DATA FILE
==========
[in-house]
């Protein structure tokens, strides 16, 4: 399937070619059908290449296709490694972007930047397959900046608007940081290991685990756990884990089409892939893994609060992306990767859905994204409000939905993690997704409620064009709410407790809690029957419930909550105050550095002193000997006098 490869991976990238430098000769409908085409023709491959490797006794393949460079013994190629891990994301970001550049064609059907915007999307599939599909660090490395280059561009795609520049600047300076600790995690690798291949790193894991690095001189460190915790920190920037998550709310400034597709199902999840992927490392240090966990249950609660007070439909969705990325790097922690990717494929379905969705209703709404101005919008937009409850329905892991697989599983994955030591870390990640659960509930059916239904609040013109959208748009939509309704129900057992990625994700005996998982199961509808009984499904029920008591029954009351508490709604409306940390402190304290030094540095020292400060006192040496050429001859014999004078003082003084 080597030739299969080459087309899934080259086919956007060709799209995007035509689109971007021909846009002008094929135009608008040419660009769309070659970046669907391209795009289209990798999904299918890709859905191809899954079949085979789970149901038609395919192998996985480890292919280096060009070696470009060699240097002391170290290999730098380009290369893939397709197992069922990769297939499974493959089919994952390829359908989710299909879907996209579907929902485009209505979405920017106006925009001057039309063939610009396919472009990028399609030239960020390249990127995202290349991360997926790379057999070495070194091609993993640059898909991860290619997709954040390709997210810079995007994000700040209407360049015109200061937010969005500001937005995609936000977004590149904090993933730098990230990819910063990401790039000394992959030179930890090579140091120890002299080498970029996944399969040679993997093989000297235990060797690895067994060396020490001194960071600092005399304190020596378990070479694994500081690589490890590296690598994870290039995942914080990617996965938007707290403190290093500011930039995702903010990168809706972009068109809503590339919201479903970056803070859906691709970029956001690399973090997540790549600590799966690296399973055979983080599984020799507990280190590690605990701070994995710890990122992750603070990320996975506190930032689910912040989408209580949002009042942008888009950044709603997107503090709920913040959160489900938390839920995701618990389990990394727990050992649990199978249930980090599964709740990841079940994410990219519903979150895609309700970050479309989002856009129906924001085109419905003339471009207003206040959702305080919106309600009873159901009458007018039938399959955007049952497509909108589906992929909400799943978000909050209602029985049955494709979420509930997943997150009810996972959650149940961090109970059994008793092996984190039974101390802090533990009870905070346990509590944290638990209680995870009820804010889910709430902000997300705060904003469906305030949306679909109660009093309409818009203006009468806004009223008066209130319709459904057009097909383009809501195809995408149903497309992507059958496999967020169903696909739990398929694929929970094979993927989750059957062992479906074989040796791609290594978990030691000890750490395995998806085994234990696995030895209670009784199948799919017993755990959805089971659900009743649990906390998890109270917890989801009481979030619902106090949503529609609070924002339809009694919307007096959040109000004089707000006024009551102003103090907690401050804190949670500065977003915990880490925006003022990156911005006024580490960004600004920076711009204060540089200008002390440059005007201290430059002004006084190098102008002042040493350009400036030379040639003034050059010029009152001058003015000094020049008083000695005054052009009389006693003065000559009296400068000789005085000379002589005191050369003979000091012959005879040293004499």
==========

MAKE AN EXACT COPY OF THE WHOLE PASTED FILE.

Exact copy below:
[in-house]
């Protein structure tokens, strides 16, 4: 399937070619059908290449296709490694972007930047397959900046608007940081290991685990756990884990089409892939893994609060992306990767859905994204409000939905993690997704409620064009709410407790809690029957419930909550105050550095002193000997006098 490869991976990238430098000769409908085409023709491959490797006794393949460079013994190629891990994301970001550049064609059907915007999307599939599909660090490395280059561009795609520049600047300076600790995690690798291949790193894991690095001189460190915790920190920037998550709310400034597709199902999840992927490392240090966990249950609660007070439909969705990325790097922690990717494929379905969705209703709404101005919008937009409850329905892991697989599983994955030591870390990640659960509930059916239904609040013109959208748009939509309704129900057992990625994700005996998982199961509808009984499904029920008591029954009351508490709604409306940390402190304290030094540095020292400060006192040496050429001859014999004078003082003084 080597030739299969080459087309899934080259086919956007060709799209995007035509689109971007021909846009002008094929135009608008040419660009769309070659970046669907391209795009289209990798999904299918890709859905191809899954079949085979789970149901038609395919192998996985480890292919280096060009070696470009060699240097002391170290290999730098380009290369893939397709197992069922990769297939499974493959089919994952390829359908989710299909879907996209579907929902485009209505979405920017106006925009001057039309063939610009396919472009990028399609030239960020390249990127995202290349991360997926790379057999070495070194091609993993640059898909991860290619997709954040390709997210810079995007994000700040209407360049015109200061937010969005500001937005995609936000977004590149904090993933730098990230990819910063990401790039000394992959030179930890090579140091120890002299080498970029996944399969040679993997093989000297235990060797690895067994060396020490001194960071600092005399304190020596378990070479694994500081690589490890590296690598994870290039995942914080990617996965938007707290403190290093500011930039995702903010990168809706972009068109809503590339919201479903970056803070859906691709970029956001690399973090997540790549600590799966690296399973055979983080599984020799507990280190590690605990701070994995710890990122992750603070990320996975506190930032689910912040989408209580949002009042942008888009950044709603997107503090709920913040959160489900938390839920995701618990389990990394727990050992649990199978249930980090599964709740990841079940994410990219519903979150895609309700970050479309989002856009129906924001085109419905003339471009207003206040959702305080919106309600009873159901009458007018039938399959955007049952497509909108589906992929909400799943978000909050209602029985049955494709979420509930997943997150009810996972959650149940961090109970059994008793092996984190039974101390802090533990009870905070346990509590944290638990209680995870009820804010889910709430902000997300705060904003469906305030949306679909109660009093309409818009203006009468806004009223008066209130319709459904057009097909383009809501195809995408149903497309992507059958496999967020169903696909739990398929694929929970094979993927989750059957062992479906074989040796791609290594978990030691000890750490395995998806085994234990696995030895209670009784199948799919017993755990959805089971659900009743649990906390998890109270917890989801009481979030619902106090949503529609609070924002339809009694919307007096959040109000004089707000006024009551102003103090907690401050804190949670500065977003915990880490925006003022990156911005006024580490960004600004920076711009204060540089200008002390440059005007201290430059002004006084190098102008002042040493350009400036030379040639003034050059010029009152001058003015000094020049008083000695005054052009009389006693003065000559009296400068000789005085000379002589005191050369003979000091012959005879040293004499």